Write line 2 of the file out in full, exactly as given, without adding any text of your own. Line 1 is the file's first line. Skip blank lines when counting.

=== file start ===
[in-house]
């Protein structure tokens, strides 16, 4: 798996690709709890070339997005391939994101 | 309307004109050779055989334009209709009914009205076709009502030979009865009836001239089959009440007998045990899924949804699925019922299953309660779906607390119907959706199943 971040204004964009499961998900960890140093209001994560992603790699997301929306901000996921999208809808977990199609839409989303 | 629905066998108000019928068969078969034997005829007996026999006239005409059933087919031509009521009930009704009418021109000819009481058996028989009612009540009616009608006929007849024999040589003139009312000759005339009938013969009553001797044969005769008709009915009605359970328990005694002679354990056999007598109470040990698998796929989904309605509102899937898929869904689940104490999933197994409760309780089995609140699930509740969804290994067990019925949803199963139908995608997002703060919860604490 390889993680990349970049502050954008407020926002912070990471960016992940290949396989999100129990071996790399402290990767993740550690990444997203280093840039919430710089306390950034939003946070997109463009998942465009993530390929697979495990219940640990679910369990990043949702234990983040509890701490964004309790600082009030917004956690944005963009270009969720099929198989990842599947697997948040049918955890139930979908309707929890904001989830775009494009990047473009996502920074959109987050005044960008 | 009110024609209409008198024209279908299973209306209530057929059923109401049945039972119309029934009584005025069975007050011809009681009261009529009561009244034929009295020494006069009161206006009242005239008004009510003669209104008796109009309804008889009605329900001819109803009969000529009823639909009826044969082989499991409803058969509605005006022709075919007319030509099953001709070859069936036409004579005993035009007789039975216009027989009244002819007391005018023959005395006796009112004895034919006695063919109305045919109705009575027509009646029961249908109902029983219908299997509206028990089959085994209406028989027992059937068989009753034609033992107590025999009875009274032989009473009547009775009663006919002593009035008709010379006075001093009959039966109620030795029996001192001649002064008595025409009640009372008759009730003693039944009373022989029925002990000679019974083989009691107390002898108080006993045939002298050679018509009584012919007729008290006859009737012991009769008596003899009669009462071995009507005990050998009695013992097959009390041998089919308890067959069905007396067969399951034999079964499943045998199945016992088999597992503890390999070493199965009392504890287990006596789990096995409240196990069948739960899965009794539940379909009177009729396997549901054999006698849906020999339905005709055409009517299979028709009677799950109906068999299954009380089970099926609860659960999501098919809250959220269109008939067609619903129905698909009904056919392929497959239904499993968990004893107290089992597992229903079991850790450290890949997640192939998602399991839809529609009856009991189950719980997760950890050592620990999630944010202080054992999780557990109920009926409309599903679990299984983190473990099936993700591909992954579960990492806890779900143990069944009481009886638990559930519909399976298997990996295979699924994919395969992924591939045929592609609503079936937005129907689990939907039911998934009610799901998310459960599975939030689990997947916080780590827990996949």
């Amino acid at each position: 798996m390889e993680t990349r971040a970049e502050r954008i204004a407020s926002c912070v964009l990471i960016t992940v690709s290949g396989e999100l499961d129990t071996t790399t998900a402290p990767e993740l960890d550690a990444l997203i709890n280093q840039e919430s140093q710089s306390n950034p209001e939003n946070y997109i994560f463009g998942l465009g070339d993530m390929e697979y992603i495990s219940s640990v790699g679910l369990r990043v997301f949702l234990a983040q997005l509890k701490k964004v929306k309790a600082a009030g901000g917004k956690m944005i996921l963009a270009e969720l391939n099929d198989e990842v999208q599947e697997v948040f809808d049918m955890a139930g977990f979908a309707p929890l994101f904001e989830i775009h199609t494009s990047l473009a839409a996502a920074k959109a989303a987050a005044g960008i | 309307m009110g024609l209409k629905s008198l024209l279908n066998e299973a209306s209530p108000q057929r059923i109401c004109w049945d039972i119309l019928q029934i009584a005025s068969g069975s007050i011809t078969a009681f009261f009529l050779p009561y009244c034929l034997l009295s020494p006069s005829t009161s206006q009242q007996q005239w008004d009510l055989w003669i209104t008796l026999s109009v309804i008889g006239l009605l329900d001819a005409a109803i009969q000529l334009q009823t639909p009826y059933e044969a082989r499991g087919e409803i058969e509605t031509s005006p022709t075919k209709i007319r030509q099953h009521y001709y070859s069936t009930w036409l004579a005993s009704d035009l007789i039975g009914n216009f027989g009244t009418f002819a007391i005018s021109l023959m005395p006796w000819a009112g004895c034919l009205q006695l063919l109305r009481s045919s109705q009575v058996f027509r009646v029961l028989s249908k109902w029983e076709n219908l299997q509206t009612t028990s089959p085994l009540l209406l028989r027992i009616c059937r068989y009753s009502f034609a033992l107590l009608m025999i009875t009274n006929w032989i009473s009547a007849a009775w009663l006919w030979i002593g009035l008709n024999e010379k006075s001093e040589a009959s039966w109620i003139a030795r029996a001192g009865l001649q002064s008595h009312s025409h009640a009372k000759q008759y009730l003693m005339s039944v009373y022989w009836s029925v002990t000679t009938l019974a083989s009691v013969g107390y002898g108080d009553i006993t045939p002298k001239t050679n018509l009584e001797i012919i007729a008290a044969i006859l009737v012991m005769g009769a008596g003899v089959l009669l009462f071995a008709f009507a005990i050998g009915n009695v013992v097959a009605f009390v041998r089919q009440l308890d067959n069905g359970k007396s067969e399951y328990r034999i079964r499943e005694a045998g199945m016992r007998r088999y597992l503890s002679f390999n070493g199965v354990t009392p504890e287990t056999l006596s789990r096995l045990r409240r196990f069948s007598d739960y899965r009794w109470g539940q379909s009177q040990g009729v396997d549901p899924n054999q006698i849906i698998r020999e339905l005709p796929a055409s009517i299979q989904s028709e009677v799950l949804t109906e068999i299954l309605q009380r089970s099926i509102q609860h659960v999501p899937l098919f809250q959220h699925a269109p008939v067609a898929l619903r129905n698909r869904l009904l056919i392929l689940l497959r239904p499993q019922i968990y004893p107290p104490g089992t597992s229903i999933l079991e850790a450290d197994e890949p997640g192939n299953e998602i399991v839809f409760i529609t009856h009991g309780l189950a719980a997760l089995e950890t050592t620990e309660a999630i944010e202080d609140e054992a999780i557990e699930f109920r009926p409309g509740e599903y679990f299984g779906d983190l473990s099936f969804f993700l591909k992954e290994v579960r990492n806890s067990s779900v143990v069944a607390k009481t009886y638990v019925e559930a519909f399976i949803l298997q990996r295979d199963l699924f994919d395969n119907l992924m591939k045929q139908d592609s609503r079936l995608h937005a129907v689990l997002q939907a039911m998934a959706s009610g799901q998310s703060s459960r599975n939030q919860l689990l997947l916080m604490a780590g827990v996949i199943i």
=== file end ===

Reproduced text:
């Protein structure tokens, strides 16, 4: 798996690709709890070339997005391939994101 | 309307004109050779055989334009209709009914009205076709009502030979009865009836001239089959009440007998045990899924949804699925019922299953309660779906607390119907959706199943 971040204004964009499961998900960890140093209001994560992603790699997301929306901000996921999208809808977990199609839409989303 | 629905066998108000019928068969078969034997005829007996026999006239005409059933087919031509009521009930009704009418021109000819009481058996028989009612009540009616009608006929007849024999040589003139009312000759005339009938013969009553001797044969005769008709009915009605359970328990005694002679354990056999007598109470040990698998796929989904309605509102899937898929869904689940104490999933197994409760309780089995609140699930509740969804290994067990019925949803199963139908995608997002703060919860604490 390889993680990349970049502050954008407020926002912070990471960016992940290949396989999100129990071996790399402290990767993740550690990444997203280093840039919430710089306390950034939003946070997109463009998942465009993530390929697979495990219940640990679910369990990043949702234990983040509890701490964004309790600082009030917004956690944005963009270009969720099929198989990842599947697997948040049918955890139930979908309707929890904001989830775009494009990047473009996502920074959109987050005044960008 | 009110024609209409008198024209279908299973209306209530057929059923109401049945039972119309029934009584005025069975007050011809009681009261009529009561009244034929009295020494006069009161206006009242005239008004009510003669209104008796109009309804008889009605329900001819109803009969000529009823639909009826044969082989499991409803058969509605005006022709075919007319030509099953001709070859069936036409004579005993035009007789039975216009027989009244002819007391005018023959005395006796009112004895034919006695063919109305045919109705009575027509009646029961249908109902029983219908299997509206028990089959085994209406028989027992059937068989009753034609033992107590025999009875009274032989009473009547009775009663006919002593009035008709010379006075001093009959039966109620030795029996001192001649002064008595025409009640009372008759009730003693039944009373022989029925002990000679019974083989009691107390002898108080006993045939002298050679018509009584012919007729008290006859009737012991009769008596003899009669009462071995009507005990050998009695013992097959009390041998089919308890067959069905007396067969399951034999079964499943045998199945016992088999597992503890390999070493199965009392504890287990006596789990096995409240196990069948739960899965009794539940379909009177009729396997549901054999006698849906020999339905005709055409009517299979028709009677799950109906068999299954009380089970099926609860659960999501098919809250959220269109008939067609619903129905698909009904056919392929497959239904499993968990004893107290089992597992229903079991850790450290890949997640192939998602399991839809529609009856009991189950719980997760950890050592620990999630944010202080054992999780557990109920009926409309599903679990299984983190473990099936993700591909992954579960990492806890779900143990069944009481009886638990559930519909399976298997990996295979699924994919395969992924591939045929592609609503079936937005129907689990939907039911998934009610799901998310459960599975939030689990997947916080780590827990996949």